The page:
But have you ever been walking on the moon
in Wichita, Kansas, freeway rushing
through your head like a Springsteen song—
except for the Wal-Mart,
Circuit City, Office Max, Best Buy.
You duck under the pine tree
set up in the median, walking on the moon
in Wichita, Kansas with a hotel key-card
floating in your pocket; shake the trip
out your legs, watch stars pop the horizon
in red and blue letters, headlights and taillights
and Open signs. And you
step from the sidewalk to grass getting ready
for the first lawnmower of spring,
you dig in your feet and crane your head,
looking for where you came from, up through the blur
of empty space, walking on the moon
in Wichita, Kansas, your shoes weighted down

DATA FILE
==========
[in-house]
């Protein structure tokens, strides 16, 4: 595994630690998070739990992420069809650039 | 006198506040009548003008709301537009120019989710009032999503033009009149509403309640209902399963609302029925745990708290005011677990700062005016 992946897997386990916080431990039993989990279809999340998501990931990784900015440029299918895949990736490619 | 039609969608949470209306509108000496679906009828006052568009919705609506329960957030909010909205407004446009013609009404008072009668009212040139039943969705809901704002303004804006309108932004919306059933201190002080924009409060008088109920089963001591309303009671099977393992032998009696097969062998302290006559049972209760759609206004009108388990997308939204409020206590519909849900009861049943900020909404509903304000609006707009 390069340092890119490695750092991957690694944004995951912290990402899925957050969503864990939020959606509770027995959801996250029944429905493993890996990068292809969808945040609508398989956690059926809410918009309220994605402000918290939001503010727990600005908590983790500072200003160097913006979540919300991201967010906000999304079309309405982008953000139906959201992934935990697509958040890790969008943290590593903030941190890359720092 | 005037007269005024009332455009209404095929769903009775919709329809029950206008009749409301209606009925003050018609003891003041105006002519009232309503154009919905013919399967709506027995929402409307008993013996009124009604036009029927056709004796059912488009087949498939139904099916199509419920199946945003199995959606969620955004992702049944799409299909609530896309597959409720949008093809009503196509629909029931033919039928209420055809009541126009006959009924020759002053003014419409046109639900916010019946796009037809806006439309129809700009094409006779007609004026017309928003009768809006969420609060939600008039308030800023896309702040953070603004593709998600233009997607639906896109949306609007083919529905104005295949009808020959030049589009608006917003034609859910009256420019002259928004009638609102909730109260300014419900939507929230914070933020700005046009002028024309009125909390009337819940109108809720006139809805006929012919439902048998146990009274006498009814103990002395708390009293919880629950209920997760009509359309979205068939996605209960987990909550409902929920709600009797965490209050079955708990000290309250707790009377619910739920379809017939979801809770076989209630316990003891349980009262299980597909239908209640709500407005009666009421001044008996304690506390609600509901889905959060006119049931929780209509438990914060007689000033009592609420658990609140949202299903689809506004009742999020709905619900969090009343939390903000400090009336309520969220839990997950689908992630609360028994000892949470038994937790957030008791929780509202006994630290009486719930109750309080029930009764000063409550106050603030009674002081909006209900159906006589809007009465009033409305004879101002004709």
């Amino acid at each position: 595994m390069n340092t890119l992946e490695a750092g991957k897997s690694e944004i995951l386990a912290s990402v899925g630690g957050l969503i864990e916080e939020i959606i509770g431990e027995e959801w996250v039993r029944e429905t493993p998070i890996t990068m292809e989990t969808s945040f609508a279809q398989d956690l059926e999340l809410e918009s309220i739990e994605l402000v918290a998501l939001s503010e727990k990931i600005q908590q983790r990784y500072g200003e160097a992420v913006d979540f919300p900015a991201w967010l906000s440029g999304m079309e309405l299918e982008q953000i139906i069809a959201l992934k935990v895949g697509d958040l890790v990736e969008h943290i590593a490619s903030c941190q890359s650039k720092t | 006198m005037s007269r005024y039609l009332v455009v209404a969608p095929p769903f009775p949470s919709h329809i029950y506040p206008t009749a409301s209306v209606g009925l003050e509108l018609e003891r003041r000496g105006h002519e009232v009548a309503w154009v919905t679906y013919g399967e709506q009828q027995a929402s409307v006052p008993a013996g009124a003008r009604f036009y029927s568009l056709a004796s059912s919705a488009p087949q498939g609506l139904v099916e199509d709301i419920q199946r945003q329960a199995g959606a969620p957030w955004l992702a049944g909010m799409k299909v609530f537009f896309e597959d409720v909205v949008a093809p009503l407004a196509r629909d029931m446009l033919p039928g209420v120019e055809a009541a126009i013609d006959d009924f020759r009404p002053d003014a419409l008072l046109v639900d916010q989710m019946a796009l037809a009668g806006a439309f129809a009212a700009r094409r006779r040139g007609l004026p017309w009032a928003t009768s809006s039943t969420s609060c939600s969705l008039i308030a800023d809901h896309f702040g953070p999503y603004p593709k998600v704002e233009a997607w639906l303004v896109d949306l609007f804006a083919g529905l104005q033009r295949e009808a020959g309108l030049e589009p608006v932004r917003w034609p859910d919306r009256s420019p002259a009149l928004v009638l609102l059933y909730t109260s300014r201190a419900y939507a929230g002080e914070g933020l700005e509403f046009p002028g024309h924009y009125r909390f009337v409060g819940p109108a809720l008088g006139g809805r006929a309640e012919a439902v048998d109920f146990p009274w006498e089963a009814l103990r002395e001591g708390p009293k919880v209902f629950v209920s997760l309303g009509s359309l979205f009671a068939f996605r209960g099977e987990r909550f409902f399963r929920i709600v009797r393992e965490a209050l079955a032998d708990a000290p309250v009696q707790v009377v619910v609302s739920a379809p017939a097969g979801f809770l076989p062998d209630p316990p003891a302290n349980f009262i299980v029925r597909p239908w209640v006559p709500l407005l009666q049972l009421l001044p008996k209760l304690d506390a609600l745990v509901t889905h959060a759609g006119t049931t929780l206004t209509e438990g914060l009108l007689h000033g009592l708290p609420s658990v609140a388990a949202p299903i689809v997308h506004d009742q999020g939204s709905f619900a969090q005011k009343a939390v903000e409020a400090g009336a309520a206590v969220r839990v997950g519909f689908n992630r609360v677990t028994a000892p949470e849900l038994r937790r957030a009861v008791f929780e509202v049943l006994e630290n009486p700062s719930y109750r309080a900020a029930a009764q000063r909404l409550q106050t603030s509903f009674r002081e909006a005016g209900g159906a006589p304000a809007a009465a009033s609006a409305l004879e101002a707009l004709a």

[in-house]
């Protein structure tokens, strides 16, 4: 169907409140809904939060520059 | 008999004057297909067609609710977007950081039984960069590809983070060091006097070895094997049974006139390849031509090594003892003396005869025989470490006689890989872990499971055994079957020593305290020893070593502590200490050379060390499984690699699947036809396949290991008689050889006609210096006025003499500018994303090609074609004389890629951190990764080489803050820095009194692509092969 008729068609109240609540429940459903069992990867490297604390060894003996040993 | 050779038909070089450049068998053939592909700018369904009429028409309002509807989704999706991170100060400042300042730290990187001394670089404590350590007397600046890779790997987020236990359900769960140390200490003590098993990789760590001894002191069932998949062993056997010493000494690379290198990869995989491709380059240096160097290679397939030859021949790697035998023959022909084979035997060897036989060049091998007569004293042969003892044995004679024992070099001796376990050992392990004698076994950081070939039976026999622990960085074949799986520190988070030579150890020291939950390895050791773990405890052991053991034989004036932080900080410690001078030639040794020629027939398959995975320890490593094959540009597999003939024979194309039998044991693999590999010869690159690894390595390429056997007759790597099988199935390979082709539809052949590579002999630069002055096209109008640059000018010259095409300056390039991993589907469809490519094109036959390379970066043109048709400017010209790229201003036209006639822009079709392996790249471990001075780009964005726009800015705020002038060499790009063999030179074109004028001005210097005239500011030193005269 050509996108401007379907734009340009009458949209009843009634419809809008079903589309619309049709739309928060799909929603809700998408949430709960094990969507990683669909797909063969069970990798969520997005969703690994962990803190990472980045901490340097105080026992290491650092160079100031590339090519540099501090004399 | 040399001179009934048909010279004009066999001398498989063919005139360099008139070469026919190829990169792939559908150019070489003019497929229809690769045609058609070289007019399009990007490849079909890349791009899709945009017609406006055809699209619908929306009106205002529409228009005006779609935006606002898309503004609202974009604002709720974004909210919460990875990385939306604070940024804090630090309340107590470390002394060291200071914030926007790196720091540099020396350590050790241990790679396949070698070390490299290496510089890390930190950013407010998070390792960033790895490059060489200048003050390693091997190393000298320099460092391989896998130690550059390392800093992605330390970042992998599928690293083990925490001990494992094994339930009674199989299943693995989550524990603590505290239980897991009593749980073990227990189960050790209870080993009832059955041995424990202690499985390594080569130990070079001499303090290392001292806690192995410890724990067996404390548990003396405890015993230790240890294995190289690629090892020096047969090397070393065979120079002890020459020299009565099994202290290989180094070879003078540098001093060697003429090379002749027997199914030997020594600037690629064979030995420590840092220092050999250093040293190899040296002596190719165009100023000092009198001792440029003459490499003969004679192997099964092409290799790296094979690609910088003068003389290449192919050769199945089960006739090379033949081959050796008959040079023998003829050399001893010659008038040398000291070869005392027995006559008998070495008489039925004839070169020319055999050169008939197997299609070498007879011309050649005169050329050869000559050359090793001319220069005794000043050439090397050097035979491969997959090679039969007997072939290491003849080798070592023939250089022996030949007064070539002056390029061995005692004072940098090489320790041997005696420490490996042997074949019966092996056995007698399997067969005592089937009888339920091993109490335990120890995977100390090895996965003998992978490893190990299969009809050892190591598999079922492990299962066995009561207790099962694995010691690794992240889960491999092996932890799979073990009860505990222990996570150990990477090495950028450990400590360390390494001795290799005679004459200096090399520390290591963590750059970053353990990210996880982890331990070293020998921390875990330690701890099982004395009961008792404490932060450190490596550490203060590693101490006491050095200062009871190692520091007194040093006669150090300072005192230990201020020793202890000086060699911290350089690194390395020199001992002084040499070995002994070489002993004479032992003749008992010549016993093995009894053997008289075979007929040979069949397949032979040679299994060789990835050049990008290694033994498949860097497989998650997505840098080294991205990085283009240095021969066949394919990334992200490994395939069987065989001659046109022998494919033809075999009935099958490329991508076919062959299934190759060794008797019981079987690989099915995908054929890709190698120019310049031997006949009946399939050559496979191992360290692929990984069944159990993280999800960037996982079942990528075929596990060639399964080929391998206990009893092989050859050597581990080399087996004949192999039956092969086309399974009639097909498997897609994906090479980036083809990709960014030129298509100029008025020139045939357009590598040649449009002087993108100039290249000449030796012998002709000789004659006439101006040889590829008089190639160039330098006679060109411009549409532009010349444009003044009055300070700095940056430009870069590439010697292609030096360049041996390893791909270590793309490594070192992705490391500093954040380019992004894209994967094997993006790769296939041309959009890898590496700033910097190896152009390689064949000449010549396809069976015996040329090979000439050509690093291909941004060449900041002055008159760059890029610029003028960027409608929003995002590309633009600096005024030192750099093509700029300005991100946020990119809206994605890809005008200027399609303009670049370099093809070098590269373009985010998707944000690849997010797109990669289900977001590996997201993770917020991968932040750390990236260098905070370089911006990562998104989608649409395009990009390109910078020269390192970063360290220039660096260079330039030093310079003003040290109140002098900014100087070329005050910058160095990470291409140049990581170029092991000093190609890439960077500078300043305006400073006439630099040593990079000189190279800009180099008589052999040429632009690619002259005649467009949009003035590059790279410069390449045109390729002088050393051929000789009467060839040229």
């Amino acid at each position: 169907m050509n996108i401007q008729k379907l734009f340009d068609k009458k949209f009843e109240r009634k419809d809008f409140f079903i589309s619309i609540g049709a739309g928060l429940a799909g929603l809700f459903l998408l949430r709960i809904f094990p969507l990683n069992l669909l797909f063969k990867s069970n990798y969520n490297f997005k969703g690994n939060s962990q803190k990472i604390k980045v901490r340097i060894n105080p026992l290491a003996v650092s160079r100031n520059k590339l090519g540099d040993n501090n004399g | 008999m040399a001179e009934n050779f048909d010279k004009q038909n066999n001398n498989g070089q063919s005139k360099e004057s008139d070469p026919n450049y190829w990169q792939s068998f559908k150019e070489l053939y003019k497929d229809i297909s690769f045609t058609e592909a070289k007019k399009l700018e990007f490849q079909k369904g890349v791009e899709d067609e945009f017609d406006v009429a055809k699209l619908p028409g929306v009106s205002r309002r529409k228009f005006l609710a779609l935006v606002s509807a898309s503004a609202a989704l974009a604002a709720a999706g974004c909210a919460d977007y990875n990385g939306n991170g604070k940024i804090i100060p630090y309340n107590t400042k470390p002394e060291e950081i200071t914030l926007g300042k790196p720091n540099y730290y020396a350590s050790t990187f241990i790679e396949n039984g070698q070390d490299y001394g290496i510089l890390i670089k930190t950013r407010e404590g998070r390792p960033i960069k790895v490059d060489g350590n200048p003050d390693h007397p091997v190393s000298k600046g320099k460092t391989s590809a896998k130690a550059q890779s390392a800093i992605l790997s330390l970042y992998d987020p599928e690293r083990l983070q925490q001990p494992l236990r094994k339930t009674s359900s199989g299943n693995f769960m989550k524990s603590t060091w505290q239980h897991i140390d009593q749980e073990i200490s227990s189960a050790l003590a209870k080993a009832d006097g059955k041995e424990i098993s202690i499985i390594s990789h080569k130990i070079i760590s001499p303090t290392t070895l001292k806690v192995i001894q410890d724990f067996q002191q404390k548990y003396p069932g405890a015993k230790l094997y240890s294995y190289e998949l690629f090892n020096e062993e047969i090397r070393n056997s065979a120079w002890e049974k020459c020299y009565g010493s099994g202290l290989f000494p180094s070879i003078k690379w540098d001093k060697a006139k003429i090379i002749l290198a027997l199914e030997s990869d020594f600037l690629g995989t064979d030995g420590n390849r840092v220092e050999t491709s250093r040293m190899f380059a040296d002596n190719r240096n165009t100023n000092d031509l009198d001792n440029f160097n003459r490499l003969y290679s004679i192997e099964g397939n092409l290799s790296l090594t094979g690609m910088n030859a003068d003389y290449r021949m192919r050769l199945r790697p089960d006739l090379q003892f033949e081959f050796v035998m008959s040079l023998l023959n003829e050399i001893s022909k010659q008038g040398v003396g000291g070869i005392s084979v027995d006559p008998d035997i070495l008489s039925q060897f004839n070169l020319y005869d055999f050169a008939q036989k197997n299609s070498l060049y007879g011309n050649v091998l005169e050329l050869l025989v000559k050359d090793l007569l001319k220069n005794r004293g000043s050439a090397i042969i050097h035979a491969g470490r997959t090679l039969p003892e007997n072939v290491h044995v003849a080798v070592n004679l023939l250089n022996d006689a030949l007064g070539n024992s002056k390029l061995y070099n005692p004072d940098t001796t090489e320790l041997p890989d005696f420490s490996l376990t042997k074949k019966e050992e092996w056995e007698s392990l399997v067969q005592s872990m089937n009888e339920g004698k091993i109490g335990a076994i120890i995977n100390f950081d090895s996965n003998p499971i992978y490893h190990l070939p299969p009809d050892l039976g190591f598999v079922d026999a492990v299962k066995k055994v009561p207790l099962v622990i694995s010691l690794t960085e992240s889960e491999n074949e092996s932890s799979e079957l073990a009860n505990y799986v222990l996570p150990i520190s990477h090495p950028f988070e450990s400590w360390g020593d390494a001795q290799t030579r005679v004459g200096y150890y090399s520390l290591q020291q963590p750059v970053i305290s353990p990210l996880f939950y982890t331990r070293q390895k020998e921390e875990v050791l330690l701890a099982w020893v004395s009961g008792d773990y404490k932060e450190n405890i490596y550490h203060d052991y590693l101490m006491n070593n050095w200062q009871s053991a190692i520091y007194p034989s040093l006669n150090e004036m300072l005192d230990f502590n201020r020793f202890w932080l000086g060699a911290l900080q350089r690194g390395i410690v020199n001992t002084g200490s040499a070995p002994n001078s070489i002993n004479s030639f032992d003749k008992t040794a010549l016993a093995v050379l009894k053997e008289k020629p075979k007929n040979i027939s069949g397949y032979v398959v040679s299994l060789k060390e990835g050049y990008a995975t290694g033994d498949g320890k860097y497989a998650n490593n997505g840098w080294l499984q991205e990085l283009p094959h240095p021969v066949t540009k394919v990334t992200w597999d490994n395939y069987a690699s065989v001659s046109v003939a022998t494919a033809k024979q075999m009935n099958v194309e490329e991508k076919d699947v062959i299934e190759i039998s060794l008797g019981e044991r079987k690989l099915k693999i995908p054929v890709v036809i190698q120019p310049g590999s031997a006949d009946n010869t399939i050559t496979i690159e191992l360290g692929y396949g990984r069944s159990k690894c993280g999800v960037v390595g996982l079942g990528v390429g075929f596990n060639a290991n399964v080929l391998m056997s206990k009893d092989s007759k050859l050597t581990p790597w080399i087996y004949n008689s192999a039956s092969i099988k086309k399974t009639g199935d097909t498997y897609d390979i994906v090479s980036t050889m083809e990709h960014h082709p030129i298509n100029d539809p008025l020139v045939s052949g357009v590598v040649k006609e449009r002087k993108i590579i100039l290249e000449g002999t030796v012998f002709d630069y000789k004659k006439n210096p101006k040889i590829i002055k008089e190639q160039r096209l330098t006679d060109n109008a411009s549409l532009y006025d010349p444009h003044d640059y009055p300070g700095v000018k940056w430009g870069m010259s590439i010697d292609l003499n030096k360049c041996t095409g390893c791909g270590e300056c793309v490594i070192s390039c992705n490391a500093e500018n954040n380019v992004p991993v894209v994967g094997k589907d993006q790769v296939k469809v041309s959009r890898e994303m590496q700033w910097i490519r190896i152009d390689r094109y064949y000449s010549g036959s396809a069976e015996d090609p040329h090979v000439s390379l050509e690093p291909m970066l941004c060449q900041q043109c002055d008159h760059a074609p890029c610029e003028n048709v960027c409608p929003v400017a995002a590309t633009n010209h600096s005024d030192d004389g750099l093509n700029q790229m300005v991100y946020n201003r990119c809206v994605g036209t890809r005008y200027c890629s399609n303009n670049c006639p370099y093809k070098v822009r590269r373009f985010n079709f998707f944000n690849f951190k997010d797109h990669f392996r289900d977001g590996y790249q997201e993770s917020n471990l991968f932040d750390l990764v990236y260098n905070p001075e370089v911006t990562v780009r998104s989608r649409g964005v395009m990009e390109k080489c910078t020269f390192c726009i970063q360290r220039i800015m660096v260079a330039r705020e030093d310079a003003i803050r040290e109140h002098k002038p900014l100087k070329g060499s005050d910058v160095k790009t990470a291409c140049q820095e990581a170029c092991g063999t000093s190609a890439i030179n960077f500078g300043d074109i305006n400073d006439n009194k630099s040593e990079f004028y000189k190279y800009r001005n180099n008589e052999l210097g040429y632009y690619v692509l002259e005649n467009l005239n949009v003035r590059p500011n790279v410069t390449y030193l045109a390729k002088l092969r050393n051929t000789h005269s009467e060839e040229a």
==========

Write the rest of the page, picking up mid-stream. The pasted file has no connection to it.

to keep them off the sky.
Matt Mason runs poetry programming for the U.S. State Department, working in Nepal, Romania, Botswana and Belarus. He is the recipient of a Pushcart Prize for his poem “Notes For My Daughter Against Chasing Storms” and his work can be found in numerous magazines and anthologies, including Ted Kooser’s American Life in Poetry. The author of Things We Don’t Know We Don’t Know (The Backwaters Press, 2006) and The Baby That Ate Cincinnati (Stephen F. Austin University Press, 2013), Matt is based out of Omaha with his wife, the poet Sarah McKinstry-Brown, and daughters Sophia and Lucia. See more at matt.midverse.com.